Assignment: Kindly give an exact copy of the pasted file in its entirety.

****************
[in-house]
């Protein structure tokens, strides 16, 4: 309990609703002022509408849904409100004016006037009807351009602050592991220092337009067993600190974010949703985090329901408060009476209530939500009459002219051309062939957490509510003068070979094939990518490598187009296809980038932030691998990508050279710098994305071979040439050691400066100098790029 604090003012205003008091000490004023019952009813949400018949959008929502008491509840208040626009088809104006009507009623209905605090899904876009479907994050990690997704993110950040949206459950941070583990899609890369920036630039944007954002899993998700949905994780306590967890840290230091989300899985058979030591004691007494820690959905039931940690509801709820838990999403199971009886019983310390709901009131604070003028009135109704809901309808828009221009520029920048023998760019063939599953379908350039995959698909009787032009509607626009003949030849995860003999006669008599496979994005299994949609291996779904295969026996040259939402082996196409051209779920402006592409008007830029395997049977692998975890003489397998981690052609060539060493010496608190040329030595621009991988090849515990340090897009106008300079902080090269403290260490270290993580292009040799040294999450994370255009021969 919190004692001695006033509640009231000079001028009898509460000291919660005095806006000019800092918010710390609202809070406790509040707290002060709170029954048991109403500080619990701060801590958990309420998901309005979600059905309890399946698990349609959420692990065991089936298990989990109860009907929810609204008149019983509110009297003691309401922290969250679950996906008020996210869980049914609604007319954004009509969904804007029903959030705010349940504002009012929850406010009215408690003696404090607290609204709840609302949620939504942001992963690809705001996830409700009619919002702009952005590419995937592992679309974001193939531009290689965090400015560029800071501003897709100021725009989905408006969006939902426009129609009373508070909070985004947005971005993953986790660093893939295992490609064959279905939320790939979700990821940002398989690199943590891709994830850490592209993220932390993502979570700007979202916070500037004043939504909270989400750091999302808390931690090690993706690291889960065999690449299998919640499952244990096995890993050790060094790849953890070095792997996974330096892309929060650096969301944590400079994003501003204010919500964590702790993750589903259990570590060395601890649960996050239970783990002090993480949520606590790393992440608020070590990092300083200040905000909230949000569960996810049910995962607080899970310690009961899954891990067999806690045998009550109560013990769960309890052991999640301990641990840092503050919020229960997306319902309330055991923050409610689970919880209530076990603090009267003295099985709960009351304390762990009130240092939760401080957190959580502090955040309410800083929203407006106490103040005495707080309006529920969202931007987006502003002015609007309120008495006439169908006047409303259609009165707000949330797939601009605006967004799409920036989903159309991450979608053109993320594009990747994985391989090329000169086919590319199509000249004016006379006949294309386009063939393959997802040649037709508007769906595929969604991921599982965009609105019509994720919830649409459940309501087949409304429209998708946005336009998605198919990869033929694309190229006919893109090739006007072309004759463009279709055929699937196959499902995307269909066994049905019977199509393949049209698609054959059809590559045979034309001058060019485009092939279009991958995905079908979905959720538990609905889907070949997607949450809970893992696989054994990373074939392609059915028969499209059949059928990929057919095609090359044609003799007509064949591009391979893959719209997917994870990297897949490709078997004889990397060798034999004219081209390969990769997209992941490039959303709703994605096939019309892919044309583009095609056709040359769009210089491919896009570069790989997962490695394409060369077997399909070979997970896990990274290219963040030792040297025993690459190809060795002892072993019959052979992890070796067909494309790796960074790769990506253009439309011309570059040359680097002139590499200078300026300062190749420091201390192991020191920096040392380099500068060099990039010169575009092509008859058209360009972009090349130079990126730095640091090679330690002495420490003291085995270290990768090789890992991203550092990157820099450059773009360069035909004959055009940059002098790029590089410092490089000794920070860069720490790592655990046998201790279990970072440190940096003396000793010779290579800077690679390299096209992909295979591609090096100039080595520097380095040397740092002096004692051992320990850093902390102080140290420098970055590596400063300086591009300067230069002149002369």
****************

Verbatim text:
[in-house]
């Protein structure tokens, strides 16, 4: 309990609703002022509408849904409100004016006037009807351009602050592991220092337009067993600190974010949703985090329901408060009476209530939500009459002219051309062939957490509510003068070979094939990518490598187009296809980038932030691998990508050279710098994305071979040439050691400066100098790029 604090003012205003008091000490004023019952009813949400018949959008929502008491509840208040626009088809104006009507009623209905605090899904876009479907994050990690997704993110950040949206459950941070583990899609890369920036630039944007954002899993998700949905994780306590967890840290230091989300899985058979030591004691007494820690959905039931940690509801709820838990999403199971009886019983310390709901009131604070003028009135109704809901309808828009221009520029920048023998760019063939599953379908350039995959698909009787032009509607626009003949030849995860003999006669008599496979994005299994949609291996779904295969026996040259939402082996196409051209779920402006592409008007830029395997049977692998975890003489397998981690052609060539060493010496608190040329030595621009991988090849515990340090897009106008300079902080090269403290260490270290993580292009040799040294999450994370255009021969 919190004692001695006033509640009231000079001028009898509460000291919660005095806006000019800092918010710390609202809070406790509040707290002060709170029954048991109403500080619990701060801590958990309420998901309005979600059905309890399946698990349609959420692990065991089936298990989990109860009907929810609204008149019983509110009297003691309401922290969250679950996906008020996210869980049914609604007319954004009509969904804007029903959030705010349940504002009012929850406010009215408690003696404090607290609204709840609302949620939504942001992963690809705001996830409700009619919002702009952005590419995937592992679309974001193939531009290689965090400015560029800071501003897709100021725009989905408006969006939902426009129609009373508070909070985004947005971005993953986790660093893939295992490609064959279905939320790939979700990821940002398989690199943590891709994830850490592209993220932390993502979570700007979202916070500037004043939504909270989400750091999302808390931690090690993706690291889960065999690449299998919640499952244990096995890993050790060094790849953890070095792997996974330096892309929060650096969301944590400079994003501003204010919500964590702790993750589903259990570590060395601890649960996050239970783990002090993480949520606590790393992440608020070590990092300083200040905000909230949000569960996810049910995962607080899970310690009961899954891990067999806690045998009550109560013990769960309890052991999640301990641990840092503050919020229960997306319902309330055991923050409610689970919880209530076990603090009267003295099985709960009351304390762990009130240092939760401080957190959580502090955040309410800083929203407006106490103040005495707080309006529920969202931007987006502003002015609007309120008495006439169908006047409303259609009165707000949330797939601009605006967004799409920036989903159309991450979608053109993320594009990747994985391989090329000169086919590319199509000249004016006379006949294309386009063939393959997802040649037709508007769906595929969604991921599982965009609105019509994720919830649409459940309501087949409304429209998708946005336009998605198919990869033929694309190229006919893109090739006007072309004759463009279709055929699937196959499902995307269909066994049905019977199509393949049209698609054959059809590559045979034309001058060019485009092939279009991958995905079908979905959720538990609905889907070949997607949450809970893992696989054994990373074939392609059915028969499209059949059928990929057919095609090359044609003799007509064949591009391979893959719209997917994870990297897949490709078997004889990397060798034999004219081209390969990769997209992941490039959303709703994605096939019309892919044309583009095609056709040359769009210089491919896009570069790989997962490695394409060369077997399909070979997970896990990274290219963040030792040297025993690459190809060795002892072993019959052979992890070796067909494309790796960074790769990506253009439309011309570059040359680097002139590499200078300026300062190749420091201390192991020191920096040392380099500068060099990039010169575009092509008859058209360009972009090349130079990126730095640091090679330690002495420490003291085995270290990768090789890992991203550092990157820099450059773009360069035909004959055009940059002098790029590089410092490089000794920070860069720490790592655990046998201790279990970072440190940096003396000793010779290579800077690679390299096209992909295979591609090096100039080595520097380095040397740092002096004692051992320990850093902390102080140290420098970055590596400063300086591009300067230069002149002369």